On the analysis tab, we can go to the [Class List] button to get an idea what classes are making up the majority of our memory usage. As was little surprise to me, System.String was the clear majority of my allocations, though I found it surprising that the System.Reflection.RuntimeMehtodInfo came in second.
|Figure 4: Class List|
To resolve the mystery about this, I selected it and went into the [Instance Categorizer]. This view let me see where these instances to RuntimeMehtodInfo were coming from.
|Figure 5: Instance Categorizer|
So I scrolled back through the graph, and discovered that these were being held by the System.ServiceModel.ChannelFactoryRefCache and I was satisfied this was just an artifact of my WCF proxy.
Finally, if you want to really see all your instances and who is holding onto them (preventing collection), you can go to the “Instance Retention Graph” which creates a graph showing what references are being held in memory and who is holding onto them.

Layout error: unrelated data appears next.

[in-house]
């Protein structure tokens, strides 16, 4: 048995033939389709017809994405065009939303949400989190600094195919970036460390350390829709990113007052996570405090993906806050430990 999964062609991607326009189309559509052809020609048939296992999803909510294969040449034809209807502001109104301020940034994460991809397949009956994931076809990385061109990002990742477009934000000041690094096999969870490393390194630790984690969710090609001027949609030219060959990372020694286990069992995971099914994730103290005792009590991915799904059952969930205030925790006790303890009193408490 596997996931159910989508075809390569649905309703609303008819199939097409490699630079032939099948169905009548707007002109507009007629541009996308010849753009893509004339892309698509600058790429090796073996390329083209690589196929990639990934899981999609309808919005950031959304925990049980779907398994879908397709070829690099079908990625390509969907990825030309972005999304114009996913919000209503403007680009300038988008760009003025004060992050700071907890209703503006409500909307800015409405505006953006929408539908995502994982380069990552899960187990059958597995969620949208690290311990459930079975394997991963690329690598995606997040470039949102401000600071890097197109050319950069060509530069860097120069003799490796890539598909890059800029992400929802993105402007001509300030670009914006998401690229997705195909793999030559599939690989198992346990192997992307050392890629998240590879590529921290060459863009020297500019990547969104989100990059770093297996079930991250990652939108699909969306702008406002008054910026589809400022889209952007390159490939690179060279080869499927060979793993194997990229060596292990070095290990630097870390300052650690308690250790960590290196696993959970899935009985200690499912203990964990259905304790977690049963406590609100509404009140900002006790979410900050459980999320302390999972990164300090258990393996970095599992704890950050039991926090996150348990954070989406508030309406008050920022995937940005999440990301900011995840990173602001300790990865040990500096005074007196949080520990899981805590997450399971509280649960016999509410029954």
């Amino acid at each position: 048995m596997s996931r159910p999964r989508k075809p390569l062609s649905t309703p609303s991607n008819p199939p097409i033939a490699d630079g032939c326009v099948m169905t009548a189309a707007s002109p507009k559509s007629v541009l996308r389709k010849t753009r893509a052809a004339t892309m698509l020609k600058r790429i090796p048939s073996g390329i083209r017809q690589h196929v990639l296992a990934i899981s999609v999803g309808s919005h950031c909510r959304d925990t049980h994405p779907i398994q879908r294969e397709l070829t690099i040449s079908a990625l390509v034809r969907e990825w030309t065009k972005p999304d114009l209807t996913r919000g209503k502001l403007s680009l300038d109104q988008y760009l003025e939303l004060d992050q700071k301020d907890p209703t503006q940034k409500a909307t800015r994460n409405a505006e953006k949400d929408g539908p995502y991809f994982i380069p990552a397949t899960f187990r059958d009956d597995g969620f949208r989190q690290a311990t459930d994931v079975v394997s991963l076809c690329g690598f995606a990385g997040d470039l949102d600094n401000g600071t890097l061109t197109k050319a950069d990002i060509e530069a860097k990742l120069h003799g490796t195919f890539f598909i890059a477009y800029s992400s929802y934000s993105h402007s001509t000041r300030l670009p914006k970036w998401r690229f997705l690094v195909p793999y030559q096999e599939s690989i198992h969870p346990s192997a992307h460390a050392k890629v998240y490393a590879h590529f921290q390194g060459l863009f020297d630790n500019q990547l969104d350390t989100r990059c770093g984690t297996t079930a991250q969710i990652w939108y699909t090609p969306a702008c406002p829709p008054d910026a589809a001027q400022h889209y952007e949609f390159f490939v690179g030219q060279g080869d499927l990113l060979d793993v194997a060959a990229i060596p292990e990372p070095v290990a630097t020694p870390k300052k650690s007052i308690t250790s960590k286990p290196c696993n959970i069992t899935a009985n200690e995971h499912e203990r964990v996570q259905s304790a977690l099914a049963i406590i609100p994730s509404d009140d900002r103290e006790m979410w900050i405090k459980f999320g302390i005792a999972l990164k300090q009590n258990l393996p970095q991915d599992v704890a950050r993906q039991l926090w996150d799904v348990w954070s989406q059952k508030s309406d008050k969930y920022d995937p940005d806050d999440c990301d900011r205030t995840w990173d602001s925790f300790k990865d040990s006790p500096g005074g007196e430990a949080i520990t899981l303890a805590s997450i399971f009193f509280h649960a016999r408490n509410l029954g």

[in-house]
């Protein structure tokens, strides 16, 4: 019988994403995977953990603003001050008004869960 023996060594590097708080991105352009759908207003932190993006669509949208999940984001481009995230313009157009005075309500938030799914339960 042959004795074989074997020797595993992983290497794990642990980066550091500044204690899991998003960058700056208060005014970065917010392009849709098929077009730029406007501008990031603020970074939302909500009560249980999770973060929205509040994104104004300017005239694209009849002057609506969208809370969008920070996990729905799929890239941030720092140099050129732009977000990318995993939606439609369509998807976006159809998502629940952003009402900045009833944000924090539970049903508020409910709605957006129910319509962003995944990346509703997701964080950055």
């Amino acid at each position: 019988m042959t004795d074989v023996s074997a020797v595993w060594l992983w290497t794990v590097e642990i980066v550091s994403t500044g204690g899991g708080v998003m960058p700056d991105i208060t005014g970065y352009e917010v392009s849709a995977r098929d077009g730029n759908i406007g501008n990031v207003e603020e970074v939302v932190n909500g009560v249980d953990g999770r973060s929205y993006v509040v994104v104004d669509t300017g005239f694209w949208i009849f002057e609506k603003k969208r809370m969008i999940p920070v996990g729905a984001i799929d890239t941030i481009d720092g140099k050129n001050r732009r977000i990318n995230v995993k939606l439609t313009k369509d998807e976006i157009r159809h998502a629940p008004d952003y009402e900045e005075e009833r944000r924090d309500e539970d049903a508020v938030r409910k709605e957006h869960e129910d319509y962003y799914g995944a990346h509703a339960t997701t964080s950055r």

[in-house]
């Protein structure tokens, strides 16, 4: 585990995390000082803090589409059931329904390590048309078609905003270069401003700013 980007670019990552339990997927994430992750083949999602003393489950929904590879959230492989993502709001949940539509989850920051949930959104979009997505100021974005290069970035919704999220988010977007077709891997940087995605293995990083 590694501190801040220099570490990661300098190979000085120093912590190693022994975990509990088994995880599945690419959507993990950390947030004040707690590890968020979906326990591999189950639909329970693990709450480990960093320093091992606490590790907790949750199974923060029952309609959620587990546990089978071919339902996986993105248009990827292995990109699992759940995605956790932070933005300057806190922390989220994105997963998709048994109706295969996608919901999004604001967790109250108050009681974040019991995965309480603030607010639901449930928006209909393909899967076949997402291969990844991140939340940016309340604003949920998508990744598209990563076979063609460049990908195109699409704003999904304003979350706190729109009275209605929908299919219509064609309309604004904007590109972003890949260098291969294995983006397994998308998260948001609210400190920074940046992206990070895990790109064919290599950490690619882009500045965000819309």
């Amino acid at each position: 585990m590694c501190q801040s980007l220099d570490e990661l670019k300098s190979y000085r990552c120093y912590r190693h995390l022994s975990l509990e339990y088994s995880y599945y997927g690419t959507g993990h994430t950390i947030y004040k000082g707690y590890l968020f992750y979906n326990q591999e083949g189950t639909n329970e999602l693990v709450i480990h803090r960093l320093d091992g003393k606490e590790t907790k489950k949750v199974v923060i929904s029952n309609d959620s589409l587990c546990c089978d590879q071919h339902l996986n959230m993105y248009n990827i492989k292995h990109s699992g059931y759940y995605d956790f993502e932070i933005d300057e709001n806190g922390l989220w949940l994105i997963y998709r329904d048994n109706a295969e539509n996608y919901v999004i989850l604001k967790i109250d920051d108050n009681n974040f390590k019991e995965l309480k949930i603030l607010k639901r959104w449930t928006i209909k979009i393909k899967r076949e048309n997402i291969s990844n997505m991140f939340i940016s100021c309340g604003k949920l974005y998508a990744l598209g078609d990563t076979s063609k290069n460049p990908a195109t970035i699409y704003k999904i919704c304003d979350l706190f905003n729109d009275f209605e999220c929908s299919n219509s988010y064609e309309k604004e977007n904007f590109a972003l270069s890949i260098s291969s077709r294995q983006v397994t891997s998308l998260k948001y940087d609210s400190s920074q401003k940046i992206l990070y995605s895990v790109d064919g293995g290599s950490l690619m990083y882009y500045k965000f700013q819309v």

|Figure 6: Instance Retention Graph|
Filters for objects as they relate to disposable GC roots; reference associations; generation 0, 1, 2 garbage collections; large heaps; or zombie types allow developers to slice the profiling data in ways that help quickly identify the root causes of hard to identify memory-management issues
ANTS Memory Profiler is not an inexpensive tool. But time is valuable. I can easily see ANTS MP saving me enough time tracking down memory problems to justify it on a cost basis. More importantly to me, knowing what is happening memory-wise in my programs and having the confidence that my code doesn’t have any hidden time bombs in it that will cause it to OOM if I leave it running for longer than I do when I spin it up real quickly for debugging.